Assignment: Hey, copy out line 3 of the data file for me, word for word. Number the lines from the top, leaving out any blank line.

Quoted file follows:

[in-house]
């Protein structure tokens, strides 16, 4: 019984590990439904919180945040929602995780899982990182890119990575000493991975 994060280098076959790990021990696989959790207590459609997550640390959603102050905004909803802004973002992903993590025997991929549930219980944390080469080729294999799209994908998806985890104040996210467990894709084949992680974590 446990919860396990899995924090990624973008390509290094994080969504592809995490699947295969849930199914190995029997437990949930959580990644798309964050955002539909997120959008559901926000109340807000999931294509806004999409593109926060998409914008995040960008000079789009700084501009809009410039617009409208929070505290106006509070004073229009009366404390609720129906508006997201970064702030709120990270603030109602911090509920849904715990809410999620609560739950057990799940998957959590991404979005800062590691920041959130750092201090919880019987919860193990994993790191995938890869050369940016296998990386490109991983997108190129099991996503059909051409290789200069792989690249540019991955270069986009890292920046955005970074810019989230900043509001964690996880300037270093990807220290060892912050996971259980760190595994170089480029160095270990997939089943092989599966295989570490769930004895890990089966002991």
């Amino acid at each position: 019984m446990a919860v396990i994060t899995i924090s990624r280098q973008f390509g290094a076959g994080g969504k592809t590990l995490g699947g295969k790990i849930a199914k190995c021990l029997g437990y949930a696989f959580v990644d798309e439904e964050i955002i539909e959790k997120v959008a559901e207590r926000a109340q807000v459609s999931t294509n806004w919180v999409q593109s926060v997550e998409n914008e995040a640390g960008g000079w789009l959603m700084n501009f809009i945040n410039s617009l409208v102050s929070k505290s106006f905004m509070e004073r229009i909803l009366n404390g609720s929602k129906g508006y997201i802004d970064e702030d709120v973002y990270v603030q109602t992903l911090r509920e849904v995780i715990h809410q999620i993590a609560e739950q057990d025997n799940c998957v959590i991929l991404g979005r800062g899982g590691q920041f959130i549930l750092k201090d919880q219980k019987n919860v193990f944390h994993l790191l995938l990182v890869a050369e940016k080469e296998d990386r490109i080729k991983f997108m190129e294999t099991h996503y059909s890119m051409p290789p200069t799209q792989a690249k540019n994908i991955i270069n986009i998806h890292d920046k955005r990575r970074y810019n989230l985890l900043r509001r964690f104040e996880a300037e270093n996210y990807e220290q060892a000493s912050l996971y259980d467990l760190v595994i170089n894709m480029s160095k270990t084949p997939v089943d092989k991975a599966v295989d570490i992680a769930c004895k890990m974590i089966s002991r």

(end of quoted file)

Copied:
């Amino acid at each position: 019984m446990a919860v396990i994060t899995i924090s990624r280098q973008f390509g290094a076959g994080g969504k592809t590990l995490g699947g295969k790990i849930a199914k190995c021990l029997g437990y949930a696989f959580v990644d798309e439904e964050i955002i539909e959790k997120v959008a559901e207590r926000a109340q807000v459609s999931t294509n806004w919180v999409q593109s926060v997550e998409n914008e995040a640390g960008g000079w789009l959603m700084n501009f809009i945040n410039s617009l409208v102050s929070k505290s106006f905004m509070e004073r229009i909803l009366n404390g609720s929602k129906g508006y997201i802004d970064e702030d709120v973002y990270v603030q109602t992903l911090r509920e849904v995780i715990h809410q999620i993590a609560e739950q057990d025997n799940c998957v959590i991929l991404g979005r800062g899982g590691q920041f959130i549930l750092k201090d919880q219980k019987n919860v193990f944390h994993l790191l995938l990182v890869a050369e940016k080469e296998d990386r490109i080729k991983f997108m190129e294999t099991h996503y059909s890119m051409p290789p200069t799209q792989a690249k540019n994908i991955i270069n986009i998806h890292d920046k955005r990575r970074y810019n989230l985890l900043r509001r964690f104040e996880a300037e270093n996210y990807e220290q060892a000493s912050l996971y259980d467990l760190v595994i170089n894709m480029s160095k270990t084949p997939v089943d092989k991975a599966v295989d570490i992680a769930c004895k890990m974590i089966s002991r």